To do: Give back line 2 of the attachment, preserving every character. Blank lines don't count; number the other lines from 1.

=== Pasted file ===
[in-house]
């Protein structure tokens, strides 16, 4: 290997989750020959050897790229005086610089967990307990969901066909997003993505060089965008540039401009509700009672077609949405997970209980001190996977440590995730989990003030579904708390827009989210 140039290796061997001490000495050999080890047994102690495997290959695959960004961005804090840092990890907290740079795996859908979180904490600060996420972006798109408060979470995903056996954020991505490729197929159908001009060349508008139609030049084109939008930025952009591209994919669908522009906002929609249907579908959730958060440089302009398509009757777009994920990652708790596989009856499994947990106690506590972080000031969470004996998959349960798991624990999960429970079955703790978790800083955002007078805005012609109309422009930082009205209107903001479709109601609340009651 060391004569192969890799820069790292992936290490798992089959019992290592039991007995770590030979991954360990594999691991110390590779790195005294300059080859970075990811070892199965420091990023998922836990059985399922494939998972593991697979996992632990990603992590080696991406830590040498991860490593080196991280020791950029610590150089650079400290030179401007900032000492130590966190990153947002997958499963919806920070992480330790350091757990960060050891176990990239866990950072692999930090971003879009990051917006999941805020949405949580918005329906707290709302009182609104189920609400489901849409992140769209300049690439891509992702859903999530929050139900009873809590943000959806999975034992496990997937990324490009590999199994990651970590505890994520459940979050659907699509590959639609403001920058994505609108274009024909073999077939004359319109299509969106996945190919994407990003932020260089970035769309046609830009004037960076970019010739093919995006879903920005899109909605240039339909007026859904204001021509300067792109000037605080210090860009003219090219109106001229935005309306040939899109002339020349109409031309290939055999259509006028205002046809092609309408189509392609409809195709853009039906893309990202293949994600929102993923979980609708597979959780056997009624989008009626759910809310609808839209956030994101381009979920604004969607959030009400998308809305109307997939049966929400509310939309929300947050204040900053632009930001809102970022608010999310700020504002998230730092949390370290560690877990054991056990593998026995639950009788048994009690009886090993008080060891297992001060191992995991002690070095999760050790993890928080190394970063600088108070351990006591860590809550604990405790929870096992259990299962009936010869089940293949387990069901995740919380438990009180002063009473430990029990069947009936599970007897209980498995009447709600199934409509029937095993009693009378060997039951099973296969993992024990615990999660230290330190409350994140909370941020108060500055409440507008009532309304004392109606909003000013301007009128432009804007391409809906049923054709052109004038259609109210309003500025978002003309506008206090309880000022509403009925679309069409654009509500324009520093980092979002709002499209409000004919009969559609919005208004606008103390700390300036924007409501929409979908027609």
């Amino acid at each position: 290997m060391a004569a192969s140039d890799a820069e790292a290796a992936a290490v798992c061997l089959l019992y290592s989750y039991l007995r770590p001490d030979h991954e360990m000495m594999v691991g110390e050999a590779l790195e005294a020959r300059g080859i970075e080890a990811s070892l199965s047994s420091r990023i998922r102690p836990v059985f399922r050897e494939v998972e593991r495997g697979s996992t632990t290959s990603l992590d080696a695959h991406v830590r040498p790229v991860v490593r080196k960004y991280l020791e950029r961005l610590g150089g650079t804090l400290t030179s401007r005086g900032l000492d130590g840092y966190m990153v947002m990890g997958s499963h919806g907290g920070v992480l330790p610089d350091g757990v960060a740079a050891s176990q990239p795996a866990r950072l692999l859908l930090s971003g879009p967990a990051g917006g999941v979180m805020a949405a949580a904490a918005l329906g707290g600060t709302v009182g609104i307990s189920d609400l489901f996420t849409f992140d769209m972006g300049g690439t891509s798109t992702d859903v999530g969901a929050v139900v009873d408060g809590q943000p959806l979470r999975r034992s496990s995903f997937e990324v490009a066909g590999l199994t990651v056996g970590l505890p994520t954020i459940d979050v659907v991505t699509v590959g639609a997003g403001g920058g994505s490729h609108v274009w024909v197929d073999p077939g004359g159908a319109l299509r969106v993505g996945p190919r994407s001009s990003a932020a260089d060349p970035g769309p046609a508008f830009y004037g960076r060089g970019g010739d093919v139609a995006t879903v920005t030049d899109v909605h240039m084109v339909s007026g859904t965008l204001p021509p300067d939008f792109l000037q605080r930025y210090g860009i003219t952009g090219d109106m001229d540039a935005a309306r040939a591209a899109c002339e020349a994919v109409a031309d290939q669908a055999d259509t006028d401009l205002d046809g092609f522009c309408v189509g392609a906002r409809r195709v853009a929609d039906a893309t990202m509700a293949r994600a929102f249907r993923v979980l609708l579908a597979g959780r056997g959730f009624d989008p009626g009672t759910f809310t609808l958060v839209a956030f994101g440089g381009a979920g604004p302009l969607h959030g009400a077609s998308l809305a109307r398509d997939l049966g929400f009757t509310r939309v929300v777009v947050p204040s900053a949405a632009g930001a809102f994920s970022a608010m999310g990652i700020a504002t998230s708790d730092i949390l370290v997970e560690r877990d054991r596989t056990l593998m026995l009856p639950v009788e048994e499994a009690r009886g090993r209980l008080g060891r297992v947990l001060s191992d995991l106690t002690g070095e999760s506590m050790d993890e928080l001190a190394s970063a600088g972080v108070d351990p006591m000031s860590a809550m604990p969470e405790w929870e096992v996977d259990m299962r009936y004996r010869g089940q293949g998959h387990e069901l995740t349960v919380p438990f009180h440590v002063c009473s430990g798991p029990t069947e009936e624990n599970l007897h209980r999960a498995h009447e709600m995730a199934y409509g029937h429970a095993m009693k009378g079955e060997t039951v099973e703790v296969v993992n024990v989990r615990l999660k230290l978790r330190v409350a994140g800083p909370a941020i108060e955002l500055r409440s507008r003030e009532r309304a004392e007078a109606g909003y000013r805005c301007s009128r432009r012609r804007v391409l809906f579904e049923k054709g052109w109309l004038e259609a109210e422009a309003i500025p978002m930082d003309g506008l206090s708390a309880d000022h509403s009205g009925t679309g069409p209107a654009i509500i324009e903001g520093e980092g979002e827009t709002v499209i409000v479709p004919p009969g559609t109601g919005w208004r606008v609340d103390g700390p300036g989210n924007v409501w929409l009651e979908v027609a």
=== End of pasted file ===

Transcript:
């Protein structure tokens, strides 16, 4: 290997989750020959050897790229005086610089967990307990969901066909997003993505060089965008540039401009509700009672077609949405997970209980001190996977440590995730989990003030579904708390827009989210 140039290796061997001490000495050999080890047994102690495997290959695959960004961005804090840092990890907290740079795996859908979180904490600060996420972006798109408060979470995903056996954020991505490729197929159908001009060349508008139609030049084109939008930025952009591209994919669908522009906002929609249907579908959730958060440089302009398509009757777009994920990652708790596989009856499994947990106690506590972080000031969470004996998959349960798991624990999960429970079955703790978790800083955002007078805005012609109309422009930082009205209107903001479709109601609340009651 060391004569192969890799820069790292992936290490798992089959019992290592039991007995770590030979991954360990594999691991110390590779790195005294300059080859970075990811070892199965420091990023998922836990059985399922494939998972593991697979996992632990990603992590080696991406830590040498991860490593080196991280020791950029610590150089650079400290030179401007900032000492130590966190990153947002997958499963919806920070992480330790350091757990960060050891176990990239866990950072692999930090971003879009990051917006999941805020949405949580918005329906707290709302009182609104189920609400489901849409992140769209300049690439891509992702859903999530929050139900009873809590943000959806999975034992496990997937990324490009590999199994990651970590505890994520459940979050659907699509590959639609403001920058994505609108274009024909073999077939004359319109299509969106996945190919994407990003932020260089970035769309046609830009004037960076970019010739093919995006879903920005899109909605240039339909007026859904204001021509300067792109000037605080210090860009003219090219109106001229935005309306040939899109002339020349109409031309290939055999259509006028205002046809092609309408189509392609409809195709853009039906893309990202293949994600929102993923979980609708597979959780056997009624989008009626759910809310609808839209956030994101381009979920604004969607959030009400998308809305109307997939049966929400509310939309929300947050204040900053632009930001809102970022608010999310700020504002998230730092949390370290560690877990054991056990593998026995639950009788048994009690009886090993008080060891297992001060191992995991002690070095999760050790993890928080190394970063600088108070351990006591860590809550604990405790929870096992259990299962009936010869089940293949387990069901995740919380438990009180002063009473430990029990069947009936599970007897209980498995009447709600199934409509029937095993009693009378060997039951099973296969993992024990615990999660230290330190409350994140909370941020108060500055409440507008009532309304004392109606909003000013301007009128432009804007391409809906049923054709052109004038259609109210309003500025978002003309506008206090309880000022509403009925679309069409654009509500324009520093980092979002709002499209409000004919009969559609919005208004606008103390700390300036924007409501929409979908027609």